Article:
Tag Archives: Spanglish

What are “estadounidismos”?

Standard

The Royal Spanish Academy (RAE – Real Academia de la Lengua Española) has admitted the inclusion of “estadounidismos” for the next edition of its dictionary.  The “estadounidismos” are the words or uses that are characteristic of the Spanish spoken in the United Stated of America (according to the DRAE – Diccionario de la Real Academia de la Lengua Española). Some of these new words include the following: “email”, “hispanounidense”, “paralegal” (asistente de abogados), “van” (microbús), “aplicar” (from apply, which means solicitar); “departamento” (of a Ministry, not only in the sense of an apartment), “parada” (from parade, which means desfile); or “elegible” (from eligible, which means beneficiario).

According to Gerardo Piña-Rosales, president of the North American Academy of the Spanish Language (ANLE – Academia Norteamericana de la Lengua Española ), the inclusion of those terms by the RAE shows the growing influx of the Spanish language in the United States.  However, it is necessary to distinguish the “estadounidismos” from the “spanglish”. The first implies the use of some words admitted by the RAE, while the latter involves the mix of both languages: Spanish and English.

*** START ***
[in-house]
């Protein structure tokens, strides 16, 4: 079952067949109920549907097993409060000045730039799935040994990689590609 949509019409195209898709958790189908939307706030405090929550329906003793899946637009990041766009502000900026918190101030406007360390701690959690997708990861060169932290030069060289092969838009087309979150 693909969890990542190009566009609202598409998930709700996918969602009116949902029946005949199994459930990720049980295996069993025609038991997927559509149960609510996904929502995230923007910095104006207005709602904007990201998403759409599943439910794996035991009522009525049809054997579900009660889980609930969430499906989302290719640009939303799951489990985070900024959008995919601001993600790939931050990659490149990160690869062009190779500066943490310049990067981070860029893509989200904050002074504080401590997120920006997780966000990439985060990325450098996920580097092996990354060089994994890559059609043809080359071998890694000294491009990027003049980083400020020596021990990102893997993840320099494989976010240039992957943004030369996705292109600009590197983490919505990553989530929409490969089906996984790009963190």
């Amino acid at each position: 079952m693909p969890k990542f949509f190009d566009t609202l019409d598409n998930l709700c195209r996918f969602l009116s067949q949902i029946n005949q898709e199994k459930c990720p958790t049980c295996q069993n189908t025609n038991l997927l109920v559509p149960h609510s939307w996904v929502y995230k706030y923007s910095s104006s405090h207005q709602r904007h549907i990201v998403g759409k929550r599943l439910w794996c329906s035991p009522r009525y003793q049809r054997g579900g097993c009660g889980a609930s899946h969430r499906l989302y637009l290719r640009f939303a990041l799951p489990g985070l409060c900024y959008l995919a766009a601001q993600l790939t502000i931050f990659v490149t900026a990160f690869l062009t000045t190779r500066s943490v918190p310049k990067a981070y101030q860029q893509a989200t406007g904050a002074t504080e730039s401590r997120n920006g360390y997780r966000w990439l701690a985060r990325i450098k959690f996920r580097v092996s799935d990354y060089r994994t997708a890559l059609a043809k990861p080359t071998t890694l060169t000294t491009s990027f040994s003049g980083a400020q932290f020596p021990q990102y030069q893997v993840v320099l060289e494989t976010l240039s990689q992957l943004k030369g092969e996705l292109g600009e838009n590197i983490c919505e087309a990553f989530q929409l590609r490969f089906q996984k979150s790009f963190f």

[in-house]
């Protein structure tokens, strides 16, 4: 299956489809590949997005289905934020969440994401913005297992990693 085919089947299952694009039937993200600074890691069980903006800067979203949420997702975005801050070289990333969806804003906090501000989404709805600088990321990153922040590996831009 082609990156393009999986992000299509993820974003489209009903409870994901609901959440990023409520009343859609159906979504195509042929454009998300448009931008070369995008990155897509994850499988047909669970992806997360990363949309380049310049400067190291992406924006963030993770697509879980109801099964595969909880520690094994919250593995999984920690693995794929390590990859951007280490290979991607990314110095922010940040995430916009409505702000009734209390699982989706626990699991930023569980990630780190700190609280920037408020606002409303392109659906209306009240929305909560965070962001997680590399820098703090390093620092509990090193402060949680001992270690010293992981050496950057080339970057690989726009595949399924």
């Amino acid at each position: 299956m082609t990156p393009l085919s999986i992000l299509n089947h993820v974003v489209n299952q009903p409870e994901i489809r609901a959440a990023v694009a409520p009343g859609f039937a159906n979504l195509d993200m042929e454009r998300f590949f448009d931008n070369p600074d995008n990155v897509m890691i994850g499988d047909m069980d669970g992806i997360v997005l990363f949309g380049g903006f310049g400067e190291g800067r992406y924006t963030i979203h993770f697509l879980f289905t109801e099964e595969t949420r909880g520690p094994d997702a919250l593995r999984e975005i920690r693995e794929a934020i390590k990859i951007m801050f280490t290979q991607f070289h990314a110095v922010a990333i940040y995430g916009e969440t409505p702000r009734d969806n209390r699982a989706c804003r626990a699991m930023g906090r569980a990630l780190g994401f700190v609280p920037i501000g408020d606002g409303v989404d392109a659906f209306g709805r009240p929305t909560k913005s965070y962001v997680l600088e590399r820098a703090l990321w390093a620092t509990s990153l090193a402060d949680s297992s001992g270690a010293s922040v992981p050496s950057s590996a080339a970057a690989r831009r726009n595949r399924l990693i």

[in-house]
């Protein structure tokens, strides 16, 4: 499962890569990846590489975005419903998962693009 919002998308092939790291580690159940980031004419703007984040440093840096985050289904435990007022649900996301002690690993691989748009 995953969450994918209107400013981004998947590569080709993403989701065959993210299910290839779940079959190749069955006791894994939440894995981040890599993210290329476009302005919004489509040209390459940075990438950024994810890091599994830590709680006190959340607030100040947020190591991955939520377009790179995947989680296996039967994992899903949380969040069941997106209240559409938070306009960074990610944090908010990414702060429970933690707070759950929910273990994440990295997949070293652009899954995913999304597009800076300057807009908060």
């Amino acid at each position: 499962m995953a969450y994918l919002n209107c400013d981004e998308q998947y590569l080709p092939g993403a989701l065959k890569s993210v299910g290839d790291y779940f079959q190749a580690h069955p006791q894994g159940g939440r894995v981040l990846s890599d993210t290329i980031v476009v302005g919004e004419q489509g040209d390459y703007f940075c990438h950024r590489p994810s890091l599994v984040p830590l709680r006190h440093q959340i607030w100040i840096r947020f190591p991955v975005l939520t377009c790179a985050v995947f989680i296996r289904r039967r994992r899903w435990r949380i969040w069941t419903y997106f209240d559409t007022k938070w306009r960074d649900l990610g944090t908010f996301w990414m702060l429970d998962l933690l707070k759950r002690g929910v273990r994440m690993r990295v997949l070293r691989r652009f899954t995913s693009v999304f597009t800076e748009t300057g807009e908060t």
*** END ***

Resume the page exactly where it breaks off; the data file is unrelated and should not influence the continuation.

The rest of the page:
You can find the whole article for your Spanish practice here:  “Los ‘estadounidismos’ entran en el diccionario de la RAE”, by Eva Sáiz. El País (October 15th, 2012).

Films in “Spanglish”

Standard

The article below highlights the constant switch between the Spanish and English languages and the use of Spanglish in the Oliver Stone film “Savages” (Salvajes), which includes on its cast the actors Salma Hayek and Benicio del Toro.  This is not the only film that has included the use of Spanglish, but what is interesting here is that through this film it is displayed the importance of the Spanish language in the United States.  As it is indicated in the final part of the article: “… this time it seems that Stone knew how to capture the inalienable truth that the Spanish language should not be seen as a minor language and that North Americans must assume that they need to know the essential expressions of the language that is spoken beyond Rio Grande, since there are many millions of Hispanics that crossed its rich waters in order to settle in the old British colony, but without forgetting their mother tongue.”

Enjoy the reading in Spanish by clicking the following: Películas en “spanglish”, by Javier Parra

In: http://www.practicaespanol.com (October 1st, 2012).